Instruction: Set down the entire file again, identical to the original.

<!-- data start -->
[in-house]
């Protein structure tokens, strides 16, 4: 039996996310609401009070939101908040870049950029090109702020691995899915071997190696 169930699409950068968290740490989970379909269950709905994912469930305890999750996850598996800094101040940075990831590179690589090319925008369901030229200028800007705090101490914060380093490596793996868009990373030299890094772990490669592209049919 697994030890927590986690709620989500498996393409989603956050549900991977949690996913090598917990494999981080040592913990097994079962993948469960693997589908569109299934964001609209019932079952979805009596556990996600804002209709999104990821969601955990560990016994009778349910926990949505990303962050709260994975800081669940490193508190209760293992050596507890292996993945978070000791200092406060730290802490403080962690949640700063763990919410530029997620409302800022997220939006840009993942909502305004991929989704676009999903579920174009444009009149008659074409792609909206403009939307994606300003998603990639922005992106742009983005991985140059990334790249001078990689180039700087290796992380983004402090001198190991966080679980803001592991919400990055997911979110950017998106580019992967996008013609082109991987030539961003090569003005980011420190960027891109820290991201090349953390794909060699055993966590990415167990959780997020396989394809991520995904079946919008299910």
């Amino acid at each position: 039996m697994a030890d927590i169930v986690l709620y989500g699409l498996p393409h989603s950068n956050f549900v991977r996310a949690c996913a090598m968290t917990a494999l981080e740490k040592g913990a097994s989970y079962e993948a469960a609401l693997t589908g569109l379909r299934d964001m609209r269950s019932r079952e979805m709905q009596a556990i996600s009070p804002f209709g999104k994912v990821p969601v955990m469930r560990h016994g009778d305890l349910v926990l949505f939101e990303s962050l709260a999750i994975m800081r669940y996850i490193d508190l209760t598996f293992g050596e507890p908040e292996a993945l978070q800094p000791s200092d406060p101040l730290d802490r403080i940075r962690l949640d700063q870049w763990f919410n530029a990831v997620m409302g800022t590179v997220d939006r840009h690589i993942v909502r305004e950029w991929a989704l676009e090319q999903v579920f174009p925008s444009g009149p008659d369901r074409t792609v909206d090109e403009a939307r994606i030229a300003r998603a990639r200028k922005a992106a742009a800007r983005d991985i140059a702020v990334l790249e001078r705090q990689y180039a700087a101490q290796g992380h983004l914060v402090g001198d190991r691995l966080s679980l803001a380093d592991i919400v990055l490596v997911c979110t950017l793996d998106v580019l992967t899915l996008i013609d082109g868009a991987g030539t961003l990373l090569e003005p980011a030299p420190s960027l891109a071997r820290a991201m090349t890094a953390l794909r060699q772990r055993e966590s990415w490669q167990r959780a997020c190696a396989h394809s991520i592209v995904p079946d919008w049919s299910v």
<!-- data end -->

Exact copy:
[in-house]
């Protein structure tokens, strides 16, 4: 039996996310609401009070939101908040870049950029090109702020691995899915071997190696 169930699409950068968290740490989970379909269950709905994912469930305890999750996850598996800094101040940075990831590179690589090319925008369901030229200028800007705090101490914060380093490596793996868009990373030299890094772990490669592209049919 697994030890927590986690709620989500498996393409989603956050549900991977949690996913090598917990494999981080040592913990097994079962993948469960693997589908569109299934964001609209019932079952979805009596556990996600804002209709999104990821969601955990560990016994009778349910926990949505990303962050709260994975800081669940490193508190209760293992050596507890292996993945978070000791200092406060730290802490403080962690949640700063763990919410530029997620409302800022997220939006840009993942909502305004991929989704676009999903579920174009444009009149008659074409792609909206403009939307994606300003998603990639922005992106742009983005991985140059990334790249001078990689180039700087290796992380983004402090001198190991966080679980803001592991919400990055997911979110950017998106580019992967996008013609082109991987030539961003090569003005980011420190960027891109820290991201090349953390794909060699055993966590990415167990959780997020396989394809991520995904079946919008299910």
């Amino acid at each position: 039996m697994a030890d927590i169930v986690l709620y989500g699409l498996p393409h989603s950068n956050f549900v991977r996310a949690c996913a090598m968290t917990a494999l981080e740490k040592g913990a097994s989970y079962e993948a469960a609401l693997t589908g569109l379909r299934d964001m609209r269950s019932r079952e979805m709905q009596a556990i996600s009070p804002f209709g999104k994912v990821p969601v955990m469930r560990h016994g009778d305890l349910v926990l949505f939101e990303s962050l709260a999750i994975m800081r669940y996850i490193d508190l209760t598996f293992g050596e507890p908040e292996a993945l978070q800094p000791s200092d406060p101040l730290d802490r403080i940075r962690l949640d700063q870049w763990f919410n530029a990831v997620m409302g800022t590179v997220d939006r840009h690589i993942v909502r305004e950029w991929a989704l676009e090319q999903v579920f174009p925008s444009g009149p008659d369901r074409t792609v909206d090109e403009a939307r994606i030229a300003r998603a990639r200028k922005a992106a742009a800007r983005d991985i140059a702020v990334l790249e001078r705090q990689y180039a700087a101490q290796g992380h983004l914060v402090g001198d190991r691995l966080s679980l803001a380093d592991i919400v990055l490596v997911c979110t950017l793996d998106v580019l992967t899915l996008i013609d082109g868009a991987g030539t961003l990373l090569e003005p980011a030299p420190s960027l891109a071997r820290a991201m090349t890094a953390l794909r060699q772990r055993e966590s990415w490669q167990r959780a997020c190696a396989h394809s991520i592209v995904p079946d919008w049919s299910v």